Home > Uncategorized > An Insidious Link: Gwinnett Post Op-Ed, NYTimes Report on Koch Brothers Funding of George Mason Professors

An Insidious Link: Gwinnett Post Op-Ed, NYTimes Report on Koch Brothers Funding of George Mason Professors

May 6, 2018

Yesterday the NYTimes ran an article describing the impact of the Koch Brothers decision to underwrite the professor’s salaries at George Mason University (GMU). Thanks to the dogged work of a group who called themselves “Transparent GMU” it became clear that the donations to GMU from the Koch brothers were conditional. After reviewing a stack of documents the University was compelled to release after a fight in court, Transparet GMU released their findings:

The documents reveal in surprising detail that for years, as George Mason grew from a little-known commuter school to a major public university and a center of libertarian scholarship, millions of dollars in donations from conservative-leaning donors like the Charles Koch Foundation had come with strings attached.

As early as 1990, entities controlled by the billionaire brothers Charles G. and David H. Koch were given a seat on a committee to pick candidates for a professorship that they funded, the records show. Similar arrangements that continued through 2009 gave donors decision-making roles in selecting candidates for key economics appointments at the Mercatus Center, a Koch-funded think tank on campus that studies markets and regulation. The appointments, which also created faculty lines at George Mason, were steered to professors who, like the Kochs, embraced unconstrained free markets.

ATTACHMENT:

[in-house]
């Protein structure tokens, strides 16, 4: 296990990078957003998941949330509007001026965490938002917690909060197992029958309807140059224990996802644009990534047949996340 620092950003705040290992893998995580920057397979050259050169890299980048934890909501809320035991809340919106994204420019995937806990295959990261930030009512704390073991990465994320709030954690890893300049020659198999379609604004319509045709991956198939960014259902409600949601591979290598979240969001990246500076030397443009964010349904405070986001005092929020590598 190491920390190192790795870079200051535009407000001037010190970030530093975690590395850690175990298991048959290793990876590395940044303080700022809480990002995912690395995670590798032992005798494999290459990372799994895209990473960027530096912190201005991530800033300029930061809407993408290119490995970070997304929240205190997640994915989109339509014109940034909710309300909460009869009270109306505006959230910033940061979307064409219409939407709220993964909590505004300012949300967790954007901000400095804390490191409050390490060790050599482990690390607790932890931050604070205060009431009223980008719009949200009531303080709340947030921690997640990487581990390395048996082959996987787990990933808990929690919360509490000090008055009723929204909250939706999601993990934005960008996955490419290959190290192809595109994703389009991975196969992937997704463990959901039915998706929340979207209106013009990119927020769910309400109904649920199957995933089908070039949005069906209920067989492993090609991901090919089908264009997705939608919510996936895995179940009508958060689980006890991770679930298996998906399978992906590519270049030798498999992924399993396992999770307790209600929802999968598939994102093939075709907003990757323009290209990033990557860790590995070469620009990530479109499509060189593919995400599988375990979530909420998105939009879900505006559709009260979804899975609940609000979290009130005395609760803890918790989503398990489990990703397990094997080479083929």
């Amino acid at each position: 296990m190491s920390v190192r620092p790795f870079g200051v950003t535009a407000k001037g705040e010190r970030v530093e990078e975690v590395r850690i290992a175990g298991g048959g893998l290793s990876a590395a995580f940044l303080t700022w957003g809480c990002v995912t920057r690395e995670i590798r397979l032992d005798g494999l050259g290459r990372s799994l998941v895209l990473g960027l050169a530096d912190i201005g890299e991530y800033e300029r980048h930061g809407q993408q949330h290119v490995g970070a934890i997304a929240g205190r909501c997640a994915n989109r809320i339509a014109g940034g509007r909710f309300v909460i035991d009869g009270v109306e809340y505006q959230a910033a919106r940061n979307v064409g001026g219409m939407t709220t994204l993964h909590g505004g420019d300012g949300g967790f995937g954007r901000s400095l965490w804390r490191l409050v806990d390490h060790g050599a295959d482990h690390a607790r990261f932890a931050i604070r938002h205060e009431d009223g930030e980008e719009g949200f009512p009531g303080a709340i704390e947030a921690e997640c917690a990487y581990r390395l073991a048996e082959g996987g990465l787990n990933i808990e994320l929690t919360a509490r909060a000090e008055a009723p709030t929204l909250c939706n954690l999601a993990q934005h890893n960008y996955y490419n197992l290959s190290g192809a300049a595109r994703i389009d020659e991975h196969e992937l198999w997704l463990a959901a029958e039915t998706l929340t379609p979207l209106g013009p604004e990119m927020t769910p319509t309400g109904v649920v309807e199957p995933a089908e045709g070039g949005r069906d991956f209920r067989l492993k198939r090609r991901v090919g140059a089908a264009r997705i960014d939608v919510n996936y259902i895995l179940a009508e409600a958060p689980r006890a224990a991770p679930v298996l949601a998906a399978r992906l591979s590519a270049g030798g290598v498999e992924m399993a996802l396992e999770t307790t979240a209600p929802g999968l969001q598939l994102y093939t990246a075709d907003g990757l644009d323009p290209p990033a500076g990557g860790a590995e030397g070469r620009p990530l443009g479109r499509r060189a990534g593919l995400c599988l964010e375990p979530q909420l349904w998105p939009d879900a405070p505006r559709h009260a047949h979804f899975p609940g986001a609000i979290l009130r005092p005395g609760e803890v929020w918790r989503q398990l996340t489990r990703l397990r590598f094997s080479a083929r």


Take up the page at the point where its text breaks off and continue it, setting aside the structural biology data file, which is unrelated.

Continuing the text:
More recently, in 2016, executives of the Federalist Society, a conservative national organization of lawyers, served as agents for a $20 million gift from an anonymous donor, and were given the right to terminate installments of the gift at their discretion. Emails disclosed by the university show that Federalist Society officials were also involved in hiring discussions and had suggested a student for admission. In turn, a professor at the law school wrote the society asking for help securing recommendations for prestigious federal judicial clerkships for students active in the society.

But, as the Times article reports, the Koch brothers’ impact went beyond one “little-known commuter school”:

The exact amount of Koch donations to campuses across the country, which frequently are earmarked for programs fostering capitalism and free markets, is unknown. But it is estimated at nearly $150 million from 2005 to 2015, benefiting more than 300 schools. An estimated $50 million of that went to George Mason.

Arrangements between universities and organizations funded by Koch money have come under scrutiny partly because of the work of an activist organization called UnKoch My Campus, the national affiliate of Transparent GMU.